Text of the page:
The pair have been pictured together several times in Los Angels and Miami in recent weeks, after Lopez and her former baseball player fiance Alex Rodriguez called off their engagement in mid-April after four years together. Monday’s photos were the first in which Lopez and Affleck were seen kissing this time around.

Celebrity outlet E! News quoted an unidentified source last week as saying Lopez was planning to move from Miami to Los Angeles to spend more time with Affleck, 48, and was looking for schools for her 13-year-old twins Max and Emme.

Max and Emme, along with the singer’s sister Lydia, were also photographed walking into the restaurant in Malibu on Sunday.

Lopez married Latin singer Marc Anthony, her third husband, just five months after her 2004 split with Affleck. Affleck went on to marry, and later was divorced from, actress Jennifer Garner.


(Reporting by Jill Serjeant; editing by Jonathan Oatis)

Continue Reading


TikTok debuts new voice after Canadian actor sues




After noticing a new female voice narrating the videos on the popular video-sharing social networking service, users of TikTok were baffled as to why. It actually turns out that the Canadian actress behind the old voice filed a lawsuit against the platform for copyright violation as her voice was apparently being used without her permission.

Bev Standing, a voice actor based in Ontario, is taking China-based ByteDance to court. TikTok’s parent company has since replaced her voice with a new one, with Standing reportedly finding out over email after a tip-off from a journalist. On the matter, Standing said: “They replaced me with another voice. I am so overwhelmed by this whole thing. I’m stumbling for words because I just don’t know what to say.”

TikTok is said to be considering a settlement for Standing outside of the courts, but nobody knows whether or not this is true. According to legal experts, the fact TikTok now has a new voice on the popular social media app suggests they acknowledge Standing’s case and potentially understand that she may have suffered as a result of the company’s actions.

Thanks to the emergence of the powerful smartphone devices of today, alongside taking high-quality images for Instagram, getting lost down YouTube wormholes, and accessing popular slots like Purple Hot, people are turning to relatively new platforms like TikTok. The service has 689 million monthly active users worldwide and is one of the most downloaded apps in Apple’s iOS App Store. This latest news could harm the platforms future, although many of its younger users potentially aren’t aware that this type of scenario is unfolding.

For Bev Standing, the ordeal is a testing one. She wasn’t informed of the voice change, there is no mention of it in TikTok’s newsroom online, and the development is news to her lawyer also.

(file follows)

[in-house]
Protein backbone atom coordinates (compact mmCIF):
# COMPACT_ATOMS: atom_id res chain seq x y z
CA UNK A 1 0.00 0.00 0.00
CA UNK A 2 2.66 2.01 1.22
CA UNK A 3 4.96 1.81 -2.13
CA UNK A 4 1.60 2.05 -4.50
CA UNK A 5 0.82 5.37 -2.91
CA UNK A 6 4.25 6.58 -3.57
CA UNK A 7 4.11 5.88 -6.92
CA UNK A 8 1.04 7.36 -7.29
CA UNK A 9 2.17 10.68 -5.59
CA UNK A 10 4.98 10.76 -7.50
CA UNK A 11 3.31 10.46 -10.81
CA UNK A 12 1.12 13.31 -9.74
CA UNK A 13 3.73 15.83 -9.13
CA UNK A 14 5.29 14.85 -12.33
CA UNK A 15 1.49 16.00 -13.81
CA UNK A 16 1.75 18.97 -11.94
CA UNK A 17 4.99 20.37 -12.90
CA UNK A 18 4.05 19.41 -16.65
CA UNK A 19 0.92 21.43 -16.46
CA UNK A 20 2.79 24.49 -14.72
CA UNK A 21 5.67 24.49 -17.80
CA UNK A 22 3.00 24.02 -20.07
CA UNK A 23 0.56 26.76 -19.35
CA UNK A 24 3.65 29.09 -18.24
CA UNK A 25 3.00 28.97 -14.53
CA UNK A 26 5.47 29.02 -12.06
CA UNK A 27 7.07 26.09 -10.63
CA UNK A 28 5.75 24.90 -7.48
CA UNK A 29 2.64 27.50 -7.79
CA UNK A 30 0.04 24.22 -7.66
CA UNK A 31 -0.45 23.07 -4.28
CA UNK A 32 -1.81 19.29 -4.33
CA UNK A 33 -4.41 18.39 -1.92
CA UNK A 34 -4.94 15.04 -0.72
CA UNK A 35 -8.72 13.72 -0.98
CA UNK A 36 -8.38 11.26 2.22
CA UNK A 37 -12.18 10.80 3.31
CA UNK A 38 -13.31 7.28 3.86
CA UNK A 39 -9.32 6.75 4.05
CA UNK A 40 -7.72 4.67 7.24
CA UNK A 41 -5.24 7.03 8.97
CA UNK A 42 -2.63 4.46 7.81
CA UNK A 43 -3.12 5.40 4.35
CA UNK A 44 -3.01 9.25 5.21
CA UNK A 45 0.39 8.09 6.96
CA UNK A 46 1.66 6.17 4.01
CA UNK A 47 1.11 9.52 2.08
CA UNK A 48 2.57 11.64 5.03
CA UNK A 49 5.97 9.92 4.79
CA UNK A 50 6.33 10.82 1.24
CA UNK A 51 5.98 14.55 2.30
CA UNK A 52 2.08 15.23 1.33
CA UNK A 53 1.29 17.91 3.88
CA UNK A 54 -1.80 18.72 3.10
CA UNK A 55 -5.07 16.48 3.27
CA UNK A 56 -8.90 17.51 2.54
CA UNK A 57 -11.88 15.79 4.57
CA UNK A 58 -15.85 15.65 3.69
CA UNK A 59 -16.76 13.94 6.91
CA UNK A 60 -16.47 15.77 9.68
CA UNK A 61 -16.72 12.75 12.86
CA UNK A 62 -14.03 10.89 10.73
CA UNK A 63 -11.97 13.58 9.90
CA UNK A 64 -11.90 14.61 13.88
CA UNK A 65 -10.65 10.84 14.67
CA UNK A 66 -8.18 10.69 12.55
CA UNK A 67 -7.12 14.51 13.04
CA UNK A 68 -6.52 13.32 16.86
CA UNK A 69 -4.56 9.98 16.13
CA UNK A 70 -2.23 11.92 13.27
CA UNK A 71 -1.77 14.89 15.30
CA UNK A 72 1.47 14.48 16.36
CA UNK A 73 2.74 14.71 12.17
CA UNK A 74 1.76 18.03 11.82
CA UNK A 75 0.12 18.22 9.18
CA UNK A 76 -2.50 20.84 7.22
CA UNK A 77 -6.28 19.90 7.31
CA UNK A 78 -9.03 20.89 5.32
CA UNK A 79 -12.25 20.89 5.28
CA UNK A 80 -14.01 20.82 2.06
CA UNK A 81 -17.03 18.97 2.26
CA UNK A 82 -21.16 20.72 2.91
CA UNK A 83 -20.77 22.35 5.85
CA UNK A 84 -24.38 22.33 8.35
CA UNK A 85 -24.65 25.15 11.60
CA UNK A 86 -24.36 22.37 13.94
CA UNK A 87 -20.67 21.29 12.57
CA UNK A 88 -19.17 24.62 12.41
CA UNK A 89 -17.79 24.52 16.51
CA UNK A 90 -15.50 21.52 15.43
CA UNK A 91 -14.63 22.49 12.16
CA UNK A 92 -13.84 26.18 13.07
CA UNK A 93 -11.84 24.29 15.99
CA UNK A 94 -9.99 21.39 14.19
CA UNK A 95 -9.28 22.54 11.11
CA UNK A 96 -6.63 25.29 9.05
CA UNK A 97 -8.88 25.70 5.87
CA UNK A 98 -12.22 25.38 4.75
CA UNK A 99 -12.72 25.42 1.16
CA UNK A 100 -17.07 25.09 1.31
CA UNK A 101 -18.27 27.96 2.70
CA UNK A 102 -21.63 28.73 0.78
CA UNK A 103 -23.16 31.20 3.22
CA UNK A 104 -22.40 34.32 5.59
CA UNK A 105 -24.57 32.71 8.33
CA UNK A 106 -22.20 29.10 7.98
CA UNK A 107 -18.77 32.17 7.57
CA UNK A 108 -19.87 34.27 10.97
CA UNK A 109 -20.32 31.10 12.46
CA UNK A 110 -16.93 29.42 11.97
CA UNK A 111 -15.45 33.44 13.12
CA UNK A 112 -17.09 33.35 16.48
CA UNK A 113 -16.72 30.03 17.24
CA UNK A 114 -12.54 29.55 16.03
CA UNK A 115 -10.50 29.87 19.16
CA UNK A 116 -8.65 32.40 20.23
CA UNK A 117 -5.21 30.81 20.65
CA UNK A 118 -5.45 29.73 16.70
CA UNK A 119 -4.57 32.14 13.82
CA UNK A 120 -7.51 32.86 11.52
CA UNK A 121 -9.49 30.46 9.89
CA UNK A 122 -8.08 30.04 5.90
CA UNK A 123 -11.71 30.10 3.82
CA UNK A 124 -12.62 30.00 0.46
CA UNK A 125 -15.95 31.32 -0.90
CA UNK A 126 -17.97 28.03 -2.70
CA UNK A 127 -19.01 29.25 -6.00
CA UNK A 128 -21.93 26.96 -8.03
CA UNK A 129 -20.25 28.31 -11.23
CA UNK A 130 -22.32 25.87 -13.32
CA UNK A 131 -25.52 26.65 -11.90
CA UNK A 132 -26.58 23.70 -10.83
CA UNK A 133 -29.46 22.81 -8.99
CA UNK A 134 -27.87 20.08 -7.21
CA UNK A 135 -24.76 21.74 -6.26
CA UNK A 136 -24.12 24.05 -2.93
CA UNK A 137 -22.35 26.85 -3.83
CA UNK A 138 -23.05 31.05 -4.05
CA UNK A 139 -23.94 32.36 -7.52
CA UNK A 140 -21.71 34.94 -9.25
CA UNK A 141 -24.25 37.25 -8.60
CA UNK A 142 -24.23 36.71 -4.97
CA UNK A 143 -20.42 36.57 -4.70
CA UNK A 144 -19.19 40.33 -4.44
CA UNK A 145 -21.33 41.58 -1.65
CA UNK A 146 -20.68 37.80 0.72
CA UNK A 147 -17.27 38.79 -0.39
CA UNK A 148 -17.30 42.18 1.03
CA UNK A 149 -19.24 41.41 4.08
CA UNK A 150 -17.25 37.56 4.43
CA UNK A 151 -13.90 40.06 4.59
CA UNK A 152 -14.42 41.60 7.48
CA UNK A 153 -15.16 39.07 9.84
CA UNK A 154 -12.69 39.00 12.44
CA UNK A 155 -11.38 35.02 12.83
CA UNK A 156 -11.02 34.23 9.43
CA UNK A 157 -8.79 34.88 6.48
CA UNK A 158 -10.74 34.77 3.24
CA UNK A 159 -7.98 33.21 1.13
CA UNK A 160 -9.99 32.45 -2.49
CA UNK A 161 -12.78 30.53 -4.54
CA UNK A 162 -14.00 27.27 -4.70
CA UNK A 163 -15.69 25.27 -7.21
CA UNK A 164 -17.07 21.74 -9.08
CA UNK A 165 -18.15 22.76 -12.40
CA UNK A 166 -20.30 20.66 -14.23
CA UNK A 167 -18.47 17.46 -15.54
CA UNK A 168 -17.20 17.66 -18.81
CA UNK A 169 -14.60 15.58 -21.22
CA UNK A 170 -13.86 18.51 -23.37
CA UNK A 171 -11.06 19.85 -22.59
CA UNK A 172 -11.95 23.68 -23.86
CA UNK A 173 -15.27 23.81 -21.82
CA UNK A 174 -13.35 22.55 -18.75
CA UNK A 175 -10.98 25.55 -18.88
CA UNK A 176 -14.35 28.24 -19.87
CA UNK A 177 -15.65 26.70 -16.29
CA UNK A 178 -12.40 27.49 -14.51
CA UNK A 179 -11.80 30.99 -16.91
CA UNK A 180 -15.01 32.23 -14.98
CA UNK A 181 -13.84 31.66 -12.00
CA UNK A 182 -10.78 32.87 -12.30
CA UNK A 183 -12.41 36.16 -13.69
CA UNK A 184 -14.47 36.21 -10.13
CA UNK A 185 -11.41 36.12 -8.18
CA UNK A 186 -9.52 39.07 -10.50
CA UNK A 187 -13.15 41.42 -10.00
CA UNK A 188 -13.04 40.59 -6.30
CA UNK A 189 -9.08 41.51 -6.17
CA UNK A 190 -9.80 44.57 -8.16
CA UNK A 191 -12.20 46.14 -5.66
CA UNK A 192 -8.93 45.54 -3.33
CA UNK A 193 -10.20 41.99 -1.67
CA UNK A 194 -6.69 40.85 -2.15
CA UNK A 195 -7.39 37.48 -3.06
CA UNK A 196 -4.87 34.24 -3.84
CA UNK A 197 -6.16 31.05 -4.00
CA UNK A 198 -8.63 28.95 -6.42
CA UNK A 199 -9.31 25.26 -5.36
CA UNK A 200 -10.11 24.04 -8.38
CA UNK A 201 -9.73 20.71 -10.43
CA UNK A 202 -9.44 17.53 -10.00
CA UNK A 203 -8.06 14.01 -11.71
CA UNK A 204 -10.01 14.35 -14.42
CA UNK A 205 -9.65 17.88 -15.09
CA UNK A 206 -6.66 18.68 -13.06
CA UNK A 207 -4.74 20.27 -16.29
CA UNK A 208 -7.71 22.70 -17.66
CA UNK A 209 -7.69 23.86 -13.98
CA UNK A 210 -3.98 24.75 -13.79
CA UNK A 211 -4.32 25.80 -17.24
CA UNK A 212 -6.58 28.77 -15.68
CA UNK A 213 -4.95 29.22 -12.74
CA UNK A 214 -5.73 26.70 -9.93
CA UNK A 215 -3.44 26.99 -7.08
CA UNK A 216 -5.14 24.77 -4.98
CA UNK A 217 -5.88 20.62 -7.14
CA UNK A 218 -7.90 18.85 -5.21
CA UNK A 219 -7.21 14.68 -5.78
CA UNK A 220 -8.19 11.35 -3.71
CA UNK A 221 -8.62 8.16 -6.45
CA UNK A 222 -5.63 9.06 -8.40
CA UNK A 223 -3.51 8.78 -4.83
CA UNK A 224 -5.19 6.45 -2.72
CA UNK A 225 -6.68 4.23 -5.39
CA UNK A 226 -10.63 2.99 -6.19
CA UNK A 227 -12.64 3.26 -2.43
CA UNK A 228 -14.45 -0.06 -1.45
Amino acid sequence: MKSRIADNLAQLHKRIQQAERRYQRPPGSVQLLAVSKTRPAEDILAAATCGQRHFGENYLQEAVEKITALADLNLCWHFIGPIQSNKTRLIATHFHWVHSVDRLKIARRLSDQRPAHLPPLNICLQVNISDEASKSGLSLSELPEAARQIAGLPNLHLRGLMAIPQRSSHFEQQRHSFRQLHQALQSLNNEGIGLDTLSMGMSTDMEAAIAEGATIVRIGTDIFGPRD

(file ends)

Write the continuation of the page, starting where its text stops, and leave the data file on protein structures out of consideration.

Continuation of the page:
This all comes after her case was filed in a New York State court in early May after the voice actor noticed a computer-generated version of her voice had been seen and listened to around the world since 2020. Speculation is rife as to how TikTok managed to obtain the recordings but Standing believes the company acquired them from a project she took part in for the Chinese government in 2018.

TikTok debuts new voice after Canadian actor sues

(Image via

The Institute of Acoustics in China reportedly promised her that all of the material she would be recording would be used solely for translation, but they eventually fell into the hands of TikTok and have since been altered and then exposed to a global audience.

According to Pina D’Agostino, an associate professor with Osgoode Hall Law School at York University and an expert in copyright law, the fact that the hugely popular social media platform has now changed Standing’s voice could result in a positive outcome for the distraught voice actor. She said: “It’s a positive step in the way that they are mitigating their damages. And when you’re mitigating, you’re acknowledging that we did something wrong, and you’re trying to make things better.”

When assessing social media etiquette and how both companies and users should act, this type of news can only do more harm than good. Not only does it make the company look bad, but it could have an effect on revenues and, ultimately, TikTok’s reputation.

With a clear desire to move on and put this whole process behind her, Bev Standing is eager for the case to be resolved and get back to the daily work she loves and has been doing for a large part of her life. TikTok has until July 7 to respond to her claim.


Continue Reading